A man from southeastern Manitoba says if he hadn't stumbled upon a helpless family last month, they could have lost their toes in the cold weather.

Phil is a trapper who was riding his snowmobile near Whitemouth Lake on December 28th, when he came across a car that had broken through the ice at Mosquito Creek. Phil says his initial reaction was anger, as he questioned why someone would destroy a snowmobile trail by driving their car down it. But, when he reached the car, he spotted an adult man and two children huddled beneath a blanket. The man told Phil they got lost on their way to Toronto.

(The SOS call came from the circled shelter along Trail 29.)Phil then learned there were two other family members that had already started walking for help. But, in the direction they were going, the nearest road was at least 40 kilometres away. Leaving the three inside the car, Phil then hopped on his snowmobile in search of the missing family members. He found them about three kilometres down the trail.

"They were so cold, that they were just sitting beside the road," recalls Phil.

He says the air temperature was about -12 degrees and the two had been out all night. They were walking in runners and not wearing jackets, mittens or toques. They had stopped walking because their feet were frozen.

Phil gave them his winter clothing and then loaded them onto his snowmobile and rode back to the Tin Pan Shelter, used by South East Sno-Riders. He then built a fire for the entire family and sent out an SOS on his SPOT GPS tracking device. The SOS was sent not only to RCMP but also to Phil's family, who immediately feared the worst.

"(My family) sent people out after me," he recalls.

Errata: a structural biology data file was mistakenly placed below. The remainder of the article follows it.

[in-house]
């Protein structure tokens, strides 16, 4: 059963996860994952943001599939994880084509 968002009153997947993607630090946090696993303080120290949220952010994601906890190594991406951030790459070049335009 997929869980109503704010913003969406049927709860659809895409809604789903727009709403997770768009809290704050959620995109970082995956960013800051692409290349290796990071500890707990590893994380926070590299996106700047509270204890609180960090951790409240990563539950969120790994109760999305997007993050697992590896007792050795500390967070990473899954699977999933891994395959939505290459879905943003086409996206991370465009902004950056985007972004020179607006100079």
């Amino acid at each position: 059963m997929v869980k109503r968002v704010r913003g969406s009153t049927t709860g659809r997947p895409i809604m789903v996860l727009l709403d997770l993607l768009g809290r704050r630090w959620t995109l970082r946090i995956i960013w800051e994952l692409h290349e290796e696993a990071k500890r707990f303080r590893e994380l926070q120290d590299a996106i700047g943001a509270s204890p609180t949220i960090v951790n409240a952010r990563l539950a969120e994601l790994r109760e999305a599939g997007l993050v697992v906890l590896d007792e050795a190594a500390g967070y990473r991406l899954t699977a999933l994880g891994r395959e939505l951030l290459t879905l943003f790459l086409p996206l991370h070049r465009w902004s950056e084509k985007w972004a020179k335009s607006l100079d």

Phil says eventually a group of riders showed up at the shelter, prepared to do some volunteer work there, unaware of the rescue going on. The three riders offered their packed lunches to the family, who was originally from Sudan and did not speak good English.

"These people haven't eaten or drank anything for twenty-four hours, so they are starving," says Phil.

Phil was also then able to send a message to his wife, assuring her that he was okay and that a helicopter rescue would not be needed.

With the help of RCMP and the three snowmobile club members, Phil says they were able to bring the family to safety.

According to Mitch Gobeil, President of South East Sno-Riders, the family was in a car similar to a Toyota Corolla. Driving from western Canada to eastern Canada, they were following their GPS, which told them to go through the Sprague border crossing and into the United States. When they got to the border, they turned around in order to stay in Canada. But, Gobeil says in that area of the province, cell service is practically non-existent. Gobeil says they should have stayed on Provincial Road 308 and driven up to the Trans Canada Highway, but without GPS they probably took what appeared to be a road and ended up getting stuck on a snowmobile trail.

Phil says because that trail had just been groomed earlier in the week, it probably looked like a road to this family.

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